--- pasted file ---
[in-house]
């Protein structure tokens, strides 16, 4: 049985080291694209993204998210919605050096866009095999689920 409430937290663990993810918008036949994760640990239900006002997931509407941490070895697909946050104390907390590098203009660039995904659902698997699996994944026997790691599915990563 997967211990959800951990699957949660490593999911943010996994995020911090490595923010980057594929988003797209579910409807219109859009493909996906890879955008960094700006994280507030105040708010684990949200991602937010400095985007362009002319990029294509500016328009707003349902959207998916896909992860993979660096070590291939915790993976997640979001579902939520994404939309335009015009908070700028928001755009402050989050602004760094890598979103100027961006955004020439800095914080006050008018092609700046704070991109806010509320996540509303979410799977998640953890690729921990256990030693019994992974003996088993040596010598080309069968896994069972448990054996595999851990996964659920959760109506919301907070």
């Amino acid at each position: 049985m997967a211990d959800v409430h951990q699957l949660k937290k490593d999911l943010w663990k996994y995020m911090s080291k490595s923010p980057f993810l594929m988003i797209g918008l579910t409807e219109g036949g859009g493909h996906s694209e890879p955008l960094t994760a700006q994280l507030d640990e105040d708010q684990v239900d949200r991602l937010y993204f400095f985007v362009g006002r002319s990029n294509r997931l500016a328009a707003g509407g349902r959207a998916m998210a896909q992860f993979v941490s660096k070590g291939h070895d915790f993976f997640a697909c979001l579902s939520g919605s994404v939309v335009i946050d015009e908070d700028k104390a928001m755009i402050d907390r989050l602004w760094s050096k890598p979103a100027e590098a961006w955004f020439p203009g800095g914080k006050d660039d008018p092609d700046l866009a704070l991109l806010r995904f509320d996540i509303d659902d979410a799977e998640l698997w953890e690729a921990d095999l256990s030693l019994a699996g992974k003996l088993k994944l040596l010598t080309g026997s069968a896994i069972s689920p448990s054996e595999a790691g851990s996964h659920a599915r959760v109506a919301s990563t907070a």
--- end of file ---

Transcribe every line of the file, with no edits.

[in-house]
């Protein structure tokens, strides 16, 4: 049985080291694209993204998210919605050096866009095999689920 409430937290663990993810918008036949994760640990239900006002997931509407941490070895697909946050104390907390590098203009660039995904659902698997699996994944026997790691599915990563 997967211990959800951990699957949660490593999911943010996994995020911090490595923010980057594929988003797209579910409807219109859009493909996906890879955008960094700006994280507030105040708010684990949200991602937010400095985007362009002319990029294509500016328009707003349902959207998916896909992860993979660096070590291939915790993976997640979001579902939520994404939309335009015009908070700028928001755009402050989050602004760094890598979103100027961006955004020439800095914080006050008018092609700046704070991109806010509320996540509303979410799977998640953890690729921990256990030693019994992974003996088993040596010598080309069968896994069972448990054996595999851990996964659920959760109506919301907070």
């Amino acid at each position: 049985m997967a211990d959800v409430h951990q699957l949660k937290k490593d999911l943010w663990k996994y995020m911090s080291k490595s923010p980057f993810l594929m988003i797209g918008l579910t409807e219109g036949g859009g493909h996906s694209e890879p955008l960094t994760a700006q994280l507030d640990e105040d708010q684990v239900d949200r991602l937010y993204f400095f985007v362009g006002r002319s990029n294509r997931l500016a328009a707003g509407g349902r959207a998916m998210a896909q992860f993979v941490s660096k070590g291939h070895d915790f993976f997640a697909c979001l579902s939520g919605s994404v939309v335009i946050d015009e908070d700028k104390a928001m755009i402050d907390r989050l602004w760094s050096k890598p979103a100027e590098a961006w955004f020439p203009g800095g914080k006050d660039d008018p092609d700046l866009a704070l991109l806010r995904f509320d996540i509303d659902d979410a799977e998640l698997w953890e690729a921990d095999l256990s030693l019994a699996g992974k003996l088993k994944l040596l010598t080309g026997s069968a896994i069972s689920p448990s054996e595999a790691g851990s996964h659920a599915r959760v109506a919301s990563t907070a």